The offer document must contain the issuerâ€™s perception of risk on matters such as assets and debtors, dilution risk (changes in credit quality of pool of assets), currency, interest and other risks.
Disclosures regarding the public offer, the debt instruments, the issuer, the originator, the servicer, the Trustees, the transaction structure and cash flows. The rigorous norms that have to be followed for issuing bonds make this process lengthy and burdensome process as compared to raising funds from the banks or other institutions or through private placement option
The firm needs to make an application to one or more recognized stock exchanges for listing of their debt securities.
The firm needs to file draft offer documents with the designated stock exchange and have it posted on the websites (if any) of the company, lead merchant banker and the designated stock exchanges.
The Corporate prefers bank loans to finance its long term investment needs to issuing debt securities in the primary market. Also, they can raise funds in the primary market through public issue of bonds or through the private placement route. The Indian corporate sector still prefers private placement as the firms find issuance of public debt securities is a lengthy and rigorous task. Also, the cost of issuance exceeds the cost of private placement. Another factor is that more funds can be raised through the private placement route.
The corporate bond market was non-transparent as there was no system to enable efficient price discovery and allow comparison of prices quoted by seller and strike the best deals.
Till 2007, there was no information available on the trading activities in the corporate debt market. To improve this, SEBI, in 2007, permitted BSE and NSE to set up reporting as well as trading platforms to get real time information of trade volume, trading prices and other trading activity related data. Trading on OTC market could be reported through the reporting tool of NSE or BSE.s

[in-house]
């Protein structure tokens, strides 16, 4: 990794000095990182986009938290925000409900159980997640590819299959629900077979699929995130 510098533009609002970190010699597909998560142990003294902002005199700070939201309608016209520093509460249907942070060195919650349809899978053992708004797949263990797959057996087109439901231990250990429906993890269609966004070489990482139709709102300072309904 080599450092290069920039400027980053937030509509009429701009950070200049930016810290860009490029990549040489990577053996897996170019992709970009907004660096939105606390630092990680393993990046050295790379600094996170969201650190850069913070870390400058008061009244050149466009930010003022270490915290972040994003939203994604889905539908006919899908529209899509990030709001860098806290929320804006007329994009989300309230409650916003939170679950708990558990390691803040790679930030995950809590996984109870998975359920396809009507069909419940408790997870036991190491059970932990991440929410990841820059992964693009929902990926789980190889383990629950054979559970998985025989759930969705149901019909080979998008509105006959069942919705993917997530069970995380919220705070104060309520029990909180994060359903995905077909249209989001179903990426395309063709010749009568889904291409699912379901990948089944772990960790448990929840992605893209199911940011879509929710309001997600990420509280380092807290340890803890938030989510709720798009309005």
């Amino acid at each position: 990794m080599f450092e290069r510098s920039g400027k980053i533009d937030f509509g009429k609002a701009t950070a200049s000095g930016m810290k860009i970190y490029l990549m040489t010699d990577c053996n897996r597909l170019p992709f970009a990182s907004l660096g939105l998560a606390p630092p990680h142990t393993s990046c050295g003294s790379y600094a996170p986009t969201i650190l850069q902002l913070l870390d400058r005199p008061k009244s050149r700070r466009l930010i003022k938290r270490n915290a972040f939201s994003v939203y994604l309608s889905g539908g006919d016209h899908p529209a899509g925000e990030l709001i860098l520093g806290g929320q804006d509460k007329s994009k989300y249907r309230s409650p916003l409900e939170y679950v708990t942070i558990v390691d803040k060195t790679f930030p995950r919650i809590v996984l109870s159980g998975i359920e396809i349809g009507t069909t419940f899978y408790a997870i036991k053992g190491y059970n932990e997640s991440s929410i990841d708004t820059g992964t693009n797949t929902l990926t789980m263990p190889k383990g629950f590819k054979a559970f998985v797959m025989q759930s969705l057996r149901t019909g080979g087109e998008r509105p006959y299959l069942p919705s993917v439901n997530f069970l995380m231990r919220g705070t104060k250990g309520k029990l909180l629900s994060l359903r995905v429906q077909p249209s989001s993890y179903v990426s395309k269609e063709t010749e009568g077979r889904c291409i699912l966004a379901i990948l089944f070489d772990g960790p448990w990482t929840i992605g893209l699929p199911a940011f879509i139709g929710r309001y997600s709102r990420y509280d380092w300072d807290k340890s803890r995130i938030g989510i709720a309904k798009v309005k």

The public issue needs to be accompanied by advertisements in a national daily with wide circulation informing the public about the issue and giving truthful information.
Earlier, bond issuers had to obtain rating from two separate credit rating agencies increasing the cost of issuances. This clause has been amended since 2007 to obtain rating from just one rating agency.
The issuer may decide on a minimum amount of debt it seeks to raise from the public and it must be mentioned in the offer document. In the event of non-receipt of the minimum subscription, the money needs to be refunded to the applicants. Thus all costs involved for issuance like merchant banker charges, advertisement costs will have to be incurred with no result.
Also, the issuer has to enter into an arrangement with a registered depository for dematerialization of the securitized debt instruments that are proposed to be issued to the public.
An auditor and a valuer may be appointed to look into the books of accounts of the entity and for proper valuation of asset pools. The expenses of such an audit may be borne by the originator.
Application fees, registration fees, annual fees, filing fees for offer documents.
There was no settlement and clearing system in place for the corporate bonds. The settlement on BSE is done on a rolling basis using BOLT (BSE Online Trading) whereas NSE uses its NSCCL (National Securities Clearing Corp. Ltd) platform to settle corporate bonds trades. However, majority of the transaction is in the OTC market with bilateral settlement.
Most of the investors do not have a long term view in mind. The household which could form a major part of the investor base is practically absent in the corporate debt market in India.